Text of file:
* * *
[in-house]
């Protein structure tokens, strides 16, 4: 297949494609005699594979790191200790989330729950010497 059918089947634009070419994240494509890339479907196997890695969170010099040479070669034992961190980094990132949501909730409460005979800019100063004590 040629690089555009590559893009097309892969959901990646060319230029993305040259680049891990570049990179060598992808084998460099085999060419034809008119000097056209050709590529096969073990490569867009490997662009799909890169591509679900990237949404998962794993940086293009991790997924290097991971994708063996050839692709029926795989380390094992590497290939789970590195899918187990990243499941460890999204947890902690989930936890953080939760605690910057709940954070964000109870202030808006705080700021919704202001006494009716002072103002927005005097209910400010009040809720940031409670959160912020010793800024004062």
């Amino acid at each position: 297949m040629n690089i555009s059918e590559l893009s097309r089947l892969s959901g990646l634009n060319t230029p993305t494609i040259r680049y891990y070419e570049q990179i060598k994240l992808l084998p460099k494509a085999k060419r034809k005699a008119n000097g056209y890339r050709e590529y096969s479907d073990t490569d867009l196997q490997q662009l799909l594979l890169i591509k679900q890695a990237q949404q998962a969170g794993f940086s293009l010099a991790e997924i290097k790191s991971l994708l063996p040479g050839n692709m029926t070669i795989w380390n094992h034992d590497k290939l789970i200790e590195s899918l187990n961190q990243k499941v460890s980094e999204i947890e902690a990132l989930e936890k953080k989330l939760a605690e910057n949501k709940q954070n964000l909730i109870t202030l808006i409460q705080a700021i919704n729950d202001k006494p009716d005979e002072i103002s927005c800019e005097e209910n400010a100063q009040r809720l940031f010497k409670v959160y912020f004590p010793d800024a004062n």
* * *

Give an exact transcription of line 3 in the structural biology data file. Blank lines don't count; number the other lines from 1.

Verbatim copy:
């Amino acid at each position: 297949m040629n690089i555009s059918e590559l893009s097309r089947l892969s959901g990646l634009n060319t230029p993305t494609i040259r680049y891990y070419e570049q990179i060598k994240l992808l084998p460099k494509a085999k060419r034809k005699a008119n000097g056209y890339r050709e590529y096969s479907d073990t490569d867009l196997q490997q662009l799909l594979l890169i591509k679900q890695a990237q949404q998962a969170g794993f940086s293009l010099a991790e997924i290097k790191s991971l994708l063996p040479g050839n692709m029926t070669i795989w380390n094992h034992d590497k290939l789970i200790e590195s899918l187990n961190q990243k499941v460890s980094e999204i947890e902690a990132l989930e936890k953080k989330l939760a605690e910057n949501k709940q954070n964000l909730i109870t202030l808006i409460q705080a700021i919704n729950d202001k006494p009716d005979e002072i103002s927005c800019e005097e209910n400010a100063q009040r809720l940031f010497k409670v959160y912020f004590p010793d800024a004062n």